Although presently a small organization, the LTF has shown the way in exemplary actions in defense of immigrants. In a statement protesting the deportations, we warned that “this ‘war on terror’ is designed to marginalize the most vulnerable workers, to weaken the working class by dividing it between European and immigrant, the better to carry out assaults on the entire workers movement and its gains wrested through decades of class struggle.” We said that the government

“counts on the time-worn ‘divide and conquer’ scheme of racism. We better prove them wrong! The powerful trade unions across Europe should stand by their most vulnerable class brothers and sisters. Give every man and woman in the hellish detention centers and squats a union membership card and mobilize the power of the organized working class in their defense!”

Left groups like the LCR who were busy saluting the “antiwar” credentials of the Chirac government did nothing to mobilize against these deportations. Today they are cynically yelling “general strike.” A general strike, bringing the country to a grinding halt, poses the question of who shall rule: the workers or the capitalists. With their support for the Gaullist government these treacherous “leftists” have already cast their vote. In contrast, we have fought down the line against the reactionary “national unity” front. During the war we argued for mobilizing the working class in class struggle against the French imperialist rulers as the way to defend Iraq against the neocolonial U.S. imperialist slaughter. We fight to organize the workers movement in this country against the predatory imperialist schemes of this ruling class abroad. French troops out of Africa! U.S. and allied troops out of the Near East!

Workers must beware of their present struggles being derailed again into a new popular front. This is the political perspective of the LCR. Behind its calls for a general strike stand the LCR’s repeated statements that it is ready to be part of a so-called “government of the left,” i.e., a new bourgeois popular front. (Indeed their comrades in Brazil have already done so with their own minister in the Lula popular-front government—an alliance with the arch-capitalist and racist party of textile magnate José Alencar Gomes da Silva.) The LCR, which mobilized a goon squad to defend Chevènement against the indignation of undocumented immigrants and anarchists in the March 5 Paris antiwar demonstration, has already shown in action that they are willing to do the dirty work necessary for such governmental positions.

In contrast to the rest of the left, Lutte Ouvrière stood out for its refusal to call for a vote to Chirac during last year’s elections and also again during the war for not signing its name to chauvinist appeals to the Chirac government. But, as we noted during last year’s elections, LO’s opposition to both Jospin’s “plural left” and later to voting for Chirac was vitiated by its refusal to oppose Vigipirate and its explicit support for reactionary cop mobilizations in November 2001. Today, LO has a strong implantation among the teachers in the Seine Saint-Denis district, which is heavily immigrant. These teachers have been waging strike action for weeks against the government’s attacks on education, which if implemented would be particularly devastating for immigrant and minority youth. While LO argues that teachers must be mobilized against these attacks, it echoes the government as well as the SP and CP in their campaign to forcibly “assimilate” youth of immigrant origin by expelling young girls for wearing the hijab [Muslim headscarf] in public schools. One can hardly “assimilate” into a society that offers no jobs and only police repression!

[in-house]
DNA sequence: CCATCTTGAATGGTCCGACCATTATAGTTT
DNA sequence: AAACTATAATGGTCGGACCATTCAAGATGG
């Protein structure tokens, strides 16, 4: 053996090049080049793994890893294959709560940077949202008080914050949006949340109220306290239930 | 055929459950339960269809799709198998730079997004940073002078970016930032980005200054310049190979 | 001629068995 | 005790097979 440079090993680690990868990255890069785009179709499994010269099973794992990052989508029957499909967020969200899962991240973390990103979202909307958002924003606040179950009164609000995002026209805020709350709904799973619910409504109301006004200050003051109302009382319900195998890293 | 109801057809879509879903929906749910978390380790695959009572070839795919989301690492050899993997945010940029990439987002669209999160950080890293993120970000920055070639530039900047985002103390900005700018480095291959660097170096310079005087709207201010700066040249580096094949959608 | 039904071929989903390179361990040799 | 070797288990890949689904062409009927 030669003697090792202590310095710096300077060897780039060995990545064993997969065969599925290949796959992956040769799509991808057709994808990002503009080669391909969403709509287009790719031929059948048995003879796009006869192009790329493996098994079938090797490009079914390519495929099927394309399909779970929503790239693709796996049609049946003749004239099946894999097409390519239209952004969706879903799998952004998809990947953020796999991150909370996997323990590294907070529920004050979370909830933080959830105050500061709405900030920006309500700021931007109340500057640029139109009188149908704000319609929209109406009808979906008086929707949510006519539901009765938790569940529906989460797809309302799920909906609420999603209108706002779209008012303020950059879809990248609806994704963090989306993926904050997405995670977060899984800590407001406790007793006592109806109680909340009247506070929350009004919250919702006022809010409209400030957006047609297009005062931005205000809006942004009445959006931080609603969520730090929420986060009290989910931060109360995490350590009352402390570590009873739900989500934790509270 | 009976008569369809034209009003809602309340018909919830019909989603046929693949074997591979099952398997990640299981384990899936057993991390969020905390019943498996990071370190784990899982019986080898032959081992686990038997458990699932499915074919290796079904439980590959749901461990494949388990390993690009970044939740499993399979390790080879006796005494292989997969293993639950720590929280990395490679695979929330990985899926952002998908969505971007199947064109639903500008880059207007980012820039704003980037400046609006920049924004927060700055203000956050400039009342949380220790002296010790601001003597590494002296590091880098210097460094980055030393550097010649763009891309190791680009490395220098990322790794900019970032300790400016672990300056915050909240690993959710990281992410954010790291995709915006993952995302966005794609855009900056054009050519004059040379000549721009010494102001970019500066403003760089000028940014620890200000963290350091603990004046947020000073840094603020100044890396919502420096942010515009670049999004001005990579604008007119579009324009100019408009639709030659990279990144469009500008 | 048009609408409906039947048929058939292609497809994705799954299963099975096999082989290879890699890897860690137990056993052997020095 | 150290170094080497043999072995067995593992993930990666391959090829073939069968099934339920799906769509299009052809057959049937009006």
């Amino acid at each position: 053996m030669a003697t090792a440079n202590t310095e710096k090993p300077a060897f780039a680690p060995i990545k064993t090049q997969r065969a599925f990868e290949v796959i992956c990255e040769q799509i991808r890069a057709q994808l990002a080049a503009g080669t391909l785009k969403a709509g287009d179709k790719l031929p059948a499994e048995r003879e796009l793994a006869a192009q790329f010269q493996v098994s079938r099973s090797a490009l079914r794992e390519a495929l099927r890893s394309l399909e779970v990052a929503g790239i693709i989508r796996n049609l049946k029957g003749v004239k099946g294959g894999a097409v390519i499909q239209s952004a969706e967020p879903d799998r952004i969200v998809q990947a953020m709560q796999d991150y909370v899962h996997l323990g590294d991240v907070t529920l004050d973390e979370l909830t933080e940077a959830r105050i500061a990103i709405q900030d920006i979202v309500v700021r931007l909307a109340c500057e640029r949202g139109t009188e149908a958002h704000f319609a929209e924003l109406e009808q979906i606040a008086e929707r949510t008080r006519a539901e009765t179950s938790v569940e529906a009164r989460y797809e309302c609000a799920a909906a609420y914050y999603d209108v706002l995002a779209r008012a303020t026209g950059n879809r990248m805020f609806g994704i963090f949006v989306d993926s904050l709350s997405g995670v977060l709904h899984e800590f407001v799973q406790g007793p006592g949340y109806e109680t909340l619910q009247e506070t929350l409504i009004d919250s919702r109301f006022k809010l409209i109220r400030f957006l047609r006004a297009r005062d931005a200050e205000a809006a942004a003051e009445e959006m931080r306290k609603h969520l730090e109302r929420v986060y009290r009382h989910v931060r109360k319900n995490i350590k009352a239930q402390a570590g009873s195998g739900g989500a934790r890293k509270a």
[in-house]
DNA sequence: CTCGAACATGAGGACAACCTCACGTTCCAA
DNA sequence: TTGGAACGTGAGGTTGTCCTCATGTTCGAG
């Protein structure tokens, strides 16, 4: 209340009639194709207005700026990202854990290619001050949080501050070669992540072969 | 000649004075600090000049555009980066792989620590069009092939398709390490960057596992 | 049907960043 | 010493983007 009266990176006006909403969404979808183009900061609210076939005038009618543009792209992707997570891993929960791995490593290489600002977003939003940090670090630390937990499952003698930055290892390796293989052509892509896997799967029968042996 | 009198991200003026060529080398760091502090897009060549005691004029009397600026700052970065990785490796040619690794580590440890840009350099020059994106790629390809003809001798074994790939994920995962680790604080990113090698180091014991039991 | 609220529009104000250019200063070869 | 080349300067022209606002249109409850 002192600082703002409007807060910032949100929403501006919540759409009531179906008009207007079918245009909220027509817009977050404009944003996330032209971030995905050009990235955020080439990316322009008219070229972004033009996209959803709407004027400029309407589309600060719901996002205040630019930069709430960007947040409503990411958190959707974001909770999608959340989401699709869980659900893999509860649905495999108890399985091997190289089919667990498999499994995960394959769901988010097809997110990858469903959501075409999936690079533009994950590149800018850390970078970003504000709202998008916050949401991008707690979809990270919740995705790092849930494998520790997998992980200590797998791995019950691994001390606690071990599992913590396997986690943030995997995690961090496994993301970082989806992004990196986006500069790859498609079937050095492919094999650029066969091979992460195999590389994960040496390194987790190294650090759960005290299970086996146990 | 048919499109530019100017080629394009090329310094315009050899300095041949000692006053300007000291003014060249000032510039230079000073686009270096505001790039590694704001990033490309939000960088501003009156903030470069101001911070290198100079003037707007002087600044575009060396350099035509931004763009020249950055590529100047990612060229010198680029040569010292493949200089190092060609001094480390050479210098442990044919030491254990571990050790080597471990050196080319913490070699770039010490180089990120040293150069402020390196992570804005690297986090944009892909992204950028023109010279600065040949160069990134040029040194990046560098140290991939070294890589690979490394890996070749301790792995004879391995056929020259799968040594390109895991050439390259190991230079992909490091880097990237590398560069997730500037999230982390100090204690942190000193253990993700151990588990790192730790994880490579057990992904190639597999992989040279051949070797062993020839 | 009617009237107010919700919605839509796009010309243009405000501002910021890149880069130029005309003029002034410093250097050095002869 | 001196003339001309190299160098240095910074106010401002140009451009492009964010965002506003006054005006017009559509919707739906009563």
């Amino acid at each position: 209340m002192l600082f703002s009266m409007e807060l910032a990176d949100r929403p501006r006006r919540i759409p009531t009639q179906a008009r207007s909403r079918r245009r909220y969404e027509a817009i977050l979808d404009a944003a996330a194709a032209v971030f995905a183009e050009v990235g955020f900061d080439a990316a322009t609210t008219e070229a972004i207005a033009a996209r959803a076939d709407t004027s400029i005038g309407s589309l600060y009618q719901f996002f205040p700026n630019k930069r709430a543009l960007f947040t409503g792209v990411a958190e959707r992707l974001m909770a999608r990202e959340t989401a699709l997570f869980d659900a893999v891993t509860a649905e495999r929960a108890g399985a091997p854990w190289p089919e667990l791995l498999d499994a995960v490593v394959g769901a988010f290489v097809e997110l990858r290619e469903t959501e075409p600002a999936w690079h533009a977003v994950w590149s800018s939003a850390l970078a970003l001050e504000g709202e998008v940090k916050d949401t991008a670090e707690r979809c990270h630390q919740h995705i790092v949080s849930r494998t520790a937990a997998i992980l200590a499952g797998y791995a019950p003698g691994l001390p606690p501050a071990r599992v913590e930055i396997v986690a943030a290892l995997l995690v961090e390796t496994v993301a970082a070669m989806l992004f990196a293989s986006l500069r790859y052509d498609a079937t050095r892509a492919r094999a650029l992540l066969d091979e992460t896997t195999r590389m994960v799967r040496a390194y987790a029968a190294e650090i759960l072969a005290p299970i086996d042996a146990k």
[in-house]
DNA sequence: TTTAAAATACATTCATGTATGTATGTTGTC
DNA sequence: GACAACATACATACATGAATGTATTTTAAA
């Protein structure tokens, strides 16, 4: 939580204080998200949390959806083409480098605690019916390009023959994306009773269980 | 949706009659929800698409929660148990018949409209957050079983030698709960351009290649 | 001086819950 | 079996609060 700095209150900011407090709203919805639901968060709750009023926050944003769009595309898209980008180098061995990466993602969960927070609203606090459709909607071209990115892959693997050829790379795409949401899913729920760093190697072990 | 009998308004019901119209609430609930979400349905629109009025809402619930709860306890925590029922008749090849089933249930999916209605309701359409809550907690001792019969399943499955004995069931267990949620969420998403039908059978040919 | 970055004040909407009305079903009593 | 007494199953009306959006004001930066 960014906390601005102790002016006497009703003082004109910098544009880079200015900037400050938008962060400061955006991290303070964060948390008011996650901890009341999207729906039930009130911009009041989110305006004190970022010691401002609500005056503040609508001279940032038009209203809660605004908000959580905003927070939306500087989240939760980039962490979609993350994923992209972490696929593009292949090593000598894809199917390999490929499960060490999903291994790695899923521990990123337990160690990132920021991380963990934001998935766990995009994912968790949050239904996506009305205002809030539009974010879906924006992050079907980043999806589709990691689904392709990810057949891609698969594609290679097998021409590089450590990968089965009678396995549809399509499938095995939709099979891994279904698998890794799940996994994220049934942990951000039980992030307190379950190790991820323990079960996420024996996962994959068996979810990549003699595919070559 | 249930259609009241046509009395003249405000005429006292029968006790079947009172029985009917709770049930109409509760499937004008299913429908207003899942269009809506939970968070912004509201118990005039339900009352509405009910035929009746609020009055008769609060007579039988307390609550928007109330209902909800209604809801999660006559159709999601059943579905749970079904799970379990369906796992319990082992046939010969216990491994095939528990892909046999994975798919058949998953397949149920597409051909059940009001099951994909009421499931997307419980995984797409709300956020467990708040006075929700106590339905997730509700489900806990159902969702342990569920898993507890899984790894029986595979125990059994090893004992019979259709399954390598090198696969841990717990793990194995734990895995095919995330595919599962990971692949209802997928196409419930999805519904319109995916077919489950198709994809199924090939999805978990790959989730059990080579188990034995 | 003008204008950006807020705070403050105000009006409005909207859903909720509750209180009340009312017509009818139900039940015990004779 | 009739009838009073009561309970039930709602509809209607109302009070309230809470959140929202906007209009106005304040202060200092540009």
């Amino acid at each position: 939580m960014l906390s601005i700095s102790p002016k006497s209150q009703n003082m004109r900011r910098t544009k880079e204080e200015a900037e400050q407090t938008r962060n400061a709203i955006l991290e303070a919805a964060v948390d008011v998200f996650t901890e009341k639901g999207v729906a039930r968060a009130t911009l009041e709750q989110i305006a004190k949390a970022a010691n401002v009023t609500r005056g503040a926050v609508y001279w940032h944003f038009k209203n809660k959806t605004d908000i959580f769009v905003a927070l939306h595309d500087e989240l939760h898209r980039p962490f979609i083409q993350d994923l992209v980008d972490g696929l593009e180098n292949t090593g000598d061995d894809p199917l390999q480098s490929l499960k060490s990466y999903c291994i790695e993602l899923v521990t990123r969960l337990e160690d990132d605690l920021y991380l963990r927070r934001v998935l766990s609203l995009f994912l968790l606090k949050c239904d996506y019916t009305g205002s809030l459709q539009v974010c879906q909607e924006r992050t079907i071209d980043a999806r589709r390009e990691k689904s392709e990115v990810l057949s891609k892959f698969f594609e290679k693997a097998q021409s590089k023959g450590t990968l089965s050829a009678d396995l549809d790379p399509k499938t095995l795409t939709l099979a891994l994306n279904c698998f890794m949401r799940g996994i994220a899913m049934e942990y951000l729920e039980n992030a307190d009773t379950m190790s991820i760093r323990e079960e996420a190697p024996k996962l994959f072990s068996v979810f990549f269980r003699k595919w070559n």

The indifference of the French left and trade-union bureaucrats to racial oppression flows directly from their program of class collaboration. Despite its statements that workers’ emancipation will be the work of the workers themselves, LO, far from offering a program for the workers to emancipate themselves from their traitorous misleaders, simply calls on the workers to be more militant in order to make the bureaucrats fight, arguing that “if part of the workers who were mobilized on May 13 continued the next day, it would put pressure on the union federations to continue” (editorial in LO’s factory bulletins, 5 May).

Appealing to the justified anger of many workers against the reformist trade-union misleaders and their “far-left” supporters, the Confédération Nationale du Travail (CNT) claims to be building a new, “revolutionary” trade union. To substitute the idea of a “revolutionary union” or a “syndicalist party” only further fractures the labor movement. We need big, powerful, industry-wide unions which embrace the majority of the proletariat as a class. But to move beyond the framework of economic struggle at the shopfloor, to politically mobilize for the overturn of the inherently unjust capitalist order and to build a society where the workers rule requires forging a new and authentically communist party. The LTF is dedicated to building this party as a revolutionary tribune of the people which will fight every injustice, every act of discrimination, as part of a revolutionary internationalist struggle to bring the workers to power. Join us!